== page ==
At the Group of Governors and Heads of Supervision’s (GHOS), the oversight body of the Basel Committee on Banking Supervision, meeting on 8 January 2012, the main items of discussion were the Basel Committee’s proposals on the liquidity coverage ratio (LCR) and its strategy for assessing implementation of the Basel regulatory framework more broadly.
The GHOS endorsed the committee’s comprehensive approach to monitoring and reviewing implementation of the Basel regulatory framework. GHOS chairman and governor of the Bank of England (BoE) Mervyn King said that “the focus on implementation represents a significant new direction for the Basel Committee. The level of scrutiny and transparency applied to the manner in which countries implement the rules the Committee has developed and agreed will help ensure full, timely and consistent implementation of the international minimum requirements.”
The committee will monitor, on an ongoing basis, the status of members’ adoption of the globally-agreed Basel rules. It will review the compliance of members’ domestic rules or regulations with the international minimum standards in order to identify differences that could raise prudential or level playing field concerns. The committee will also review the measurement of risk-weighted assets (RWAs) to ensure consistency in practice across banks and jurisdictions.
Against this background, each Basel Committee member country has committed to undergo a detailed peer review of its implementation of all components of the Basel regulatory framework. In addition to Basel III, the Committee will assess implementation of Basel II and Basel II.5 (i.e. the July 2009 enhancements on market risk and resecuritisations). The GHOS also endorsed the committee’s agreement to publish the results of the assessments. The Basel Committee will discuss and define the protocol governing the publication of the results. The GHOS also agreed that the initial peer reviews should assess implementation in the EU, Japan and the US. These reviews will commence in the first quarter of 2012.
Stefan Ingves, chairman of the Basel Committee and governor of the Swedish Riksbank, noted that “the Committee’s rigorous peer review process is a clear signal that effective implementation of the Basel standards is a top priority. Raising the resilience of the global banking system, restoring and maintaining market confidence in regulatory ratios, and providing a level playing field will only be achieved through full, timely and consistent implementation.”
With respect to the LCR, GHOS members reiterated the central principle that a bank is expected to have a stable funding structure and a stock of high-quality liquid assets that should be available to meet its liquidity needs in times of stress. Once the LCR has been implemented, its 100% threshold will be a minimum requirement in normal times. But during a period of stress, banks would be expected to use their pool of liquid assets, thereby temporarily falling below the minimum requirement.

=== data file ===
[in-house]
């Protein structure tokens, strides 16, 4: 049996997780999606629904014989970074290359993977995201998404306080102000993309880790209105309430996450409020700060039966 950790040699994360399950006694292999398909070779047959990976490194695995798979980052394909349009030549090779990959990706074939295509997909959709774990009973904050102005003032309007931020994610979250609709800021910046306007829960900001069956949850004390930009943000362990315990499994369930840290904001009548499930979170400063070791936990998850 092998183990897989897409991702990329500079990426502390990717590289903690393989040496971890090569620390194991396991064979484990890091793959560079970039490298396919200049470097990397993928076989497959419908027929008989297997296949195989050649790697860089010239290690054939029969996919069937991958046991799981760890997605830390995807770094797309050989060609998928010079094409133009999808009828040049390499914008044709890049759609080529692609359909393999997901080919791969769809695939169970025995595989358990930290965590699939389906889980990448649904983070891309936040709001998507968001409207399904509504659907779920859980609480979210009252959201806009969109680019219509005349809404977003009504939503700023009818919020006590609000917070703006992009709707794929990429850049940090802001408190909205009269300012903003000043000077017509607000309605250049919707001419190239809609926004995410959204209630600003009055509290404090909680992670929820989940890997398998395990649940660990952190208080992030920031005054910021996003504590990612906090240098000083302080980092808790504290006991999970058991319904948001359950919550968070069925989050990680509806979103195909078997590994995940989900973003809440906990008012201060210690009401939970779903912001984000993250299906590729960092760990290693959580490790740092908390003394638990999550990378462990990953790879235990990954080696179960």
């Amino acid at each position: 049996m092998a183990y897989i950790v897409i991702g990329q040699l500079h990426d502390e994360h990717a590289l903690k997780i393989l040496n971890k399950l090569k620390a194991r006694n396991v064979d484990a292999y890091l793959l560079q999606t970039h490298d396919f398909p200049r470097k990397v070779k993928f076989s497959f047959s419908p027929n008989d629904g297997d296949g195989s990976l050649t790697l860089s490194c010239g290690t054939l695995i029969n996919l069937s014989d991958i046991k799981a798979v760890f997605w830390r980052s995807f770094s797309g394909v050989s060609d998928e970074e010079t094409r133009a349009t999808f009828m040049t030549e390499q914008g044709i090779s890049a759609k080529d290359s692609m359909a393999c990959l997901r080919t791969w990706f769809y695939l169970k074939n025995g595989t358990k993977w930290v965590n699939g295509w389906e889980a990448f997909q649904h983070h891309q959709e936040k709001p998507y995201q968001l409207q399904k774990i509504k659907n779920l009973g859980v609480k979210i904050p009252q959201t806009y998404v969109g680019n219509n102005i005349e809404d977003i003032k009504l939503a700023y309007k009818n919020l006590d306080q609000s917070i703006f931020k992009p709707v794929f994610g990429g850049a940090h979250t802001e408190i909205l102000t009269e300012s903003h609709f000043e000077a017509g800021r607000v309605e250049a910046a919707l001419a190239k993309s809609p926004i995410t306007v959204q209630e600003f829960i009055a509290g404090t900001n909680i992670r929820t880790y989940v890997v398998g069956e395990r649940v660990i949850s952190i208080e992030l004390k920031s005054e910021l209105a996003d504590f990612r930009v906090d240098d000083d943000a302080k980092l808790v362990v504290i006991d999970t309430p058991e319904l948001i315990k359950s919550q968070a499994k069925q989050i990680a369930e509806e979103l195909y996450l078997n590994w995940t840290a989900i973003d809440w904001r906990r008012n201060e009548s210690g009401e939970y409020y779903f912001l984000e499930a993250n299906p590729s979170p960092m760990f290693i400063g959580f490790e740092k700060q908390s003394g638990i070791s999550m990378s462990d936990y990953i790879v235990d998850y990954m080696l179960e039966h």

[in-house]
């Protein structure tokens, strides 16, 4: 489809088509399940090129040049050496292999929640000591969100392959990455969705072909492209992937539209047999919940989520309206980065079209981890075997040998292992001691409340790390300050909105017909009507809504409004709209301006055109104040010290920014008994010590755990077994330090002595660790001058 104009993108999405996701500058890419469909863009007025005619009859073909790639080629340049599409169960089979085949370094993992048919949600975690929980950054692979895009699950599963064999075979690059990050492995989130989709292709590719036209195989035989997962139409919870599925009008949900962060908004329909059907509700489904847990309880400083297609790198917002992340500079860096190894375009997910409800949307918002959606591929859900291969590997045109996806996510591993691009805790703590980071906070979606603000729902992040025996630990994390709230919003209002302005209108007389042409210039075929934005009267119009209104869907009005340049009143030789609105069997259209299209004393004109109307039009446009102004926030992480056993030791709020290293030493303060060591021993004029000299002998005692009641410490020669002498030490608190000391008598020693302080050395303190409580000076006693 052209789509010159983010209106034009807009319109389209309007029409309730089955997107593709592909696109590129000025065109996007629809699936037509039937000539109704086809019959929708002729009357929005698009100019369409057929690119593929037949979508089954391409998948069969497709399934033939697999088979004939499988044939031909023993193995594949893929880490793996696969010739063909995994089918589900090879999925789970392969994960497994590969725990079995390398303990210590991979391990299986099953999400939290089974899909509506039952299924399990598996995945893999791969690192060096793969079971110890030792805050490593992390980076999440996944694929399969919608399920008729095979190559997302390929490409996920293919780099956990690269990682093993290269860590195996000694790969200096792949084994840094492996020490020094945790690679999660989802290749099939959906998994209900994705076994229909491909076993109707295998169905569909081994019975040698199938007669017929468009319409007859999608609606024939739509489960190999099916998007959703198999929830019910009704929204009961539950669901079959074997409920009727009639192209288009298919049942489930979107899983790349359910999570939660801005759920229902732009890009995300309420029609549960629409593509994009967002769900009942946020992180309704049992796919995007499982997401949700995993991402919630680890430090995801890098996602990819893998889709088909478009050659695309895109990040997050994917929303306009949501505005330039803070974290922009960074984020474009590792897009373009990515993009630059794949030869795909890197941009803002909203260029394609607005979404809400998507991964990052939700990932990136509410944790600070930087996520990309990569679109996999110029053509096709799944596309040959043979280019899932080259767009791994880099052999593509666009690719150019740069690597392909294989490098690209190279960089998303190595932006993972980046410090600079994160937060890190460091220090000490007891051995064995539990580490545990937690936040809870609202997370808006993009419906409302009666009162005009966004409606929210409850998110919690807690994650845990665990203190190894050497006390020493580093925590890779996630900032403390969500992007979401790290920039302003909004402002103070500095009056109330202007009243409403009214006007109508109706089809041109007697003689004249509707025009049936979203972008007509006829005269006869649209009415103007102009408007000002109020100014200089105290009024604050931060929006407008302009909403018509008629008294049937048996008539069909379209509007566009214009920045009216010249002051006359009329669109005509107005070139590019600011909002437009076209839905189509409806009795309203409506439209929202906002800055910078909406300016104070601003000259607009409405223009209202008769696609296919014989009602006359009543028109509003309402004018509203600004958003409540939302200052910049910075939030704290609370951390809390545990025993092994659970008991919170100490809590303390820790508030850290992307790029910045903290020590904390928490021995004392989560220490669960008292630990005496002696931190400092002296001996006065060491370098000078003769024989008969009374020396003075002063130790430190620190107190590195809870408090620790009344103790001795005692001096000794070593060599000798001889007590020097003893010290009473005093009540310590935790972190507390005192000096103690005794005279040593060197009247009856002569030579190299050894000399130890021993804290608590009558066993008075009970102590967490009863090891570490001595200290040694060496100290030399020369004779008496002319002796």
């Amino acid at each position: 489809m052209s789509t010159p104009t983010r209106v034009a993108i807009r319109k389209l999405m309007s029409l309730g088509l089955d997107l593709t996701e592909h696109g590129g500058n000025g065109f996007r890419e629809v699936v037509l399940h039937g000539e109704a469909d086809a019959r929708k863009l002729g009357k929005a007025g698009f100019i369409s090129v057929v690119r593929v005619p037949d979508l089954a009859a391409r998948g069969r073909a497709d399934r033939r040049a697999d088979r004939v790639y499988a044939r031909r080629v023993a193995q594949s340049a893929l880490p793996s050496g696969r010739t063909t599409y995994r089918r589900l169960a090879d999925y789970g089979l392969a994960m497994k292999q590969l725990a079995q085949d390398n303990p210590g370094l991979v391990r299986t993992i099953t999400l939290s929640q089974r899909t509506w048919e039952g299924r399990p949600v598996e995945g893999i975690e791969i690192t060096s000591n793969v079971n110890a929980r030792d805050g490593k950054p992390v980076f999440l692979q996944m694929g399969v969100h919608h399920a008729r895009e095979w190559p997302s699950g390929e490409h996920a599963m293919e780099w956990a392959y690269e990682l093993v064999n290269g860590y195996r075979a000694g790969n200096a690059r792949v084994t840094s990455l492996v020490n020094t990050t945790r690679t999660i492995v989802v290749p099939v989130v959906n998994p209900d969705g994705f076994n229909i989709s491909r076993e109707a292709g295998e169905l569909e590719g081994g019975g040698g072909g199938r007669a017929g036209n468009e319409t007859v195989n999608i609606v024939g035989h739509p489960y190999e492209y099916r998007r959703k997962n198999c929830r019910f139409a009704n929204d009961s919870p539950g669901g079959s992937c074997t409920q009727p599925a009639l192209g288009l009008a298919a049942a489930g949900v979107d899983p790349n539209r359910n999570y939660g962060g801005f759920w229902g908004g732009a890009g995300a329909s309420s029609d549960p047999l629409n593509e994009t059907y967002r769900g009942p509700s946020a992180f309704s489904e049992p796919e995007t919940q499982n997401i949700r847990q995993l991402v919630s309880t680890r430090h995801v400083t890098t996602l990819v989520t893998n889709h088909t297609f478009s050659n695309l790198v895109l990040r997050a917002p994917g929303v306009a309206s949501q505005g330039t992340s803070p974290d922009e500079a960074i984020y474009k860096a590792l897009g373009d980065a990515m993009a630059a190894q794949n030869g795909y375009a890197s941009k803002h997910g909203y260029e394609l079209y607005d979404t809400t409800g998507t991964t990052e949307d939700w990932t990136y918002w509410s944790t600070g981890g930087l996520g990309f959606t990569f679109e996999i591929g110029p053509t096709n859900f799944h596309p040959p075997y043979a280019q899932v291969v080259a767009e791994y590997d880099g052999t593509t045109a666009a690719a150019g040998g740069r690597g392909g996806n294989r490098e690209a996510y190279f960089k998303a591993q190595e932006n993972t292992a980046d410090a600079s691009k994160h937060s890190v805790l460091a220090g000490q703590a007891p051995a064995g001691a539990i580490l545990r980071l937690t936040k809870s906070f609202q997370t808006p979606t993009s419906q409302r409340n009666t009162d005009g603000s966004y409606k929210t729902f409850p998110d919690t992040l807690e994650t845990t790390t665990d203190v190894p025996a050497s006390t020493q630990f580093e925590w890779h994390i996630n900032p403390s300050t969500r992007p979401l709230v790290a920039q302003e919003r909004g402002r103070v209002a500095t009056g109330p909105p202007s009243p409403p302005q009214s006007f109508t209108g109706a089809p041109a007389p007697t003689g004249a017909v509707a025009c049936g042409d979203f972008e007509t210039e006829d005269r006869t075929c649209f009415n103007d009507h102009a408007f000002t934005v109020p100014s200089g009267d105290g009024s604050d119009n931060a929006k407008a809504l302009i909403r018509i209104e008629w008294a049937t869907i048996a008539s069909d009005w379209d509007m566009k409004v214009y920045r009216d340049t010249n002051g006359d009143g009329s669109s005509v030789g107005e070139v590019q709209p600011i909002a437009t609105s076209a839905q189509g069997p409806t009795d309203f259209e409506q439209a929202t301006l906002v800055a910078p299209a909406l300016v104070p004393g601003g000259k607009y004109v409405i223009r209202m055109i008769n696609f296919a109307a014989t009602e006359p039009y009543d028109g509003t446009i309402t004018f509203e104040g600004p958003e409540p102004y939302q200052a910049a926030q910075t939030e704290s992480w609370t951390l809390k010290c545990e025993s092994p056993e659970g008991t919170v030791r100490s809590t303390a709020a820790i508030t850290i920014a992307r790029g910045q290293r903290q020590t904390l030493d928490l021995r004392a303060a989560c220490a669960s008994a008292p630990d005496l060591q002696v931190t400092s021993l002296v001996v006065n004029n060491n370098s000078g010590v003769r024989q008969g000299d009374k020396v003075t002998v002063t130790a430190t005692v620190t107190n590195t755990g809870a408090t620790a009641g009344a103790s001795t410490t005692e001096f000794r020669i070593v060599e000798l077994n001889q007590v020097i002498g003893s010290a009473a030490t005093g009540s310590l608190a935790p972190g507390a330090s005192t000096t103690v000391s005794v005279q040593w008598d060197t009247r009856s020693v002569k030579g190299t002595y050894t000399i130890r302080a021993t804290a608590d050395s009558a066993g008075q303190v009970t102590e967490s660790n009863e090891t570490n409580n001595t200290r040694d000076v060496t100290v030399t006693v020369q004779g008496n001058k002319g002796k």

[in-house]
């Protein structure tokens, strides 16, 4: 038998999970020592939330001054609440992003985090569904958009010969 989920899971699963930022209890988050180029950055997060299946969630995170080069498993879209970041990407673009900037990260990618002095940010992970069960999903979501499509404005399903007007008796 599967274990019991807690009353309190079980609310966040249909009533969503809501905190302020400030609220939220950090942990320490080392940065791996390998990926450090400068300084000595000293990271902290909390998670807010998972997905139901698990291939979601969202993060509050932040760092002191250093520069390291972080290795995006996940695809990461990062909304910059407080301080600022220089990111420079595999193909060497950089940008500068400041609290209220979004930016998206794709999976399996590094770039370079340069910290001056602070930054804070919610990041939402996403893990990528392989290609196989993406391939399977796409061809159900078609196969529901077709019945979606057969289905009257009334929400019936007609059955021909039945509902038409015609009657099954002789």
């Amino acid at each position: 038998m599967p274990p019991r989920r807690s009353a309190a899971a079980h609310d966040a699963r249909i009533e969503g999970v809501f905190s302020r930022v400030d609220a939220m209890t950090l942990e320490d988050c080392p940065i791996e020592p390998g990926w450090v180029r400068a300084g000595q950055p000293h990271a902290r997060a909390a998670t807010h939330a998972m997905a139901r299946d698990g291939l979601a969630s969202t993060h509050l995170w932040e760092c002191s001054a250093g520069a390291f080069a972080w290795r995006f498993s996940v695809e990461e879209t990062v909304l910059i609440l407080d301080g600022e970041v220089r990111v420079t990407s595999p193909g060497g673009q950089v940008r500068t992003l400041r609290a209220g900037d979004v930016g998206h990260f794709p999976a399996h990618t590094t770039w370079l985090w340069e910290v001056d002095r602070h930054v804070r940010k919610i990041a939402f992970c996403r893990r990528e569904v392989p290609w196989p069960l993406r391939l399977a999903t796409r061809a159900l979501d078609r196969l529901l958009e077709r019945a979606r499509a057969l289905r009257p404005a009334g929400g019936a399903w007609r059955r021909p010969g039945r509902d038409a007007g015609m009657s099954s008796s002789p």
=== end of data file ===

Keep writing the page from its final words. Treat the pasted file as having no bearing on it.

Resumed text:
The Basel Committee has been asked to provide further elaboration on this principle by clarifying the LCR rules text to state explicitly that liquid assets accumulated in normal times are intended to be used in times of stress. It will also provide additional guidance on the circumstances that would justify the use of the pool. The Basel Committee will also examine how central banks interact with banks during periods of stress, with a view to ensuring that the workings of the LCR do not hinder or conflict with central bank policies.
The GHOS also reaffirmed its commitment to introduce the LCR as a minimum standard in 2015. Members fully supported the committee’s proposed focus, course of action and timeline to finalise key aspects of the LCR by addressing specific concerns regarding the pool of high-quality liquid assets as well as some adjustments to the calibration of net cash outflows. The modifications currently under investigation apply only to a few key aspects and will not materially change the framework’s underlying approach.
The GHOS directed the committee to finalise and subsequently publish its recommendations in these three areas by the end of 2012. King said: “The aim of the LCR is to ensure that banks, in normal times, have a sound funding structure and hold sufficient liquid assets such that central banks are asked to perform only as lenders of last resort and not as lenders of first resort. While the LCR may represent a significant challenge for some banks, the benefits of a strong liquidity regime outweigh the associated implementation costs.”
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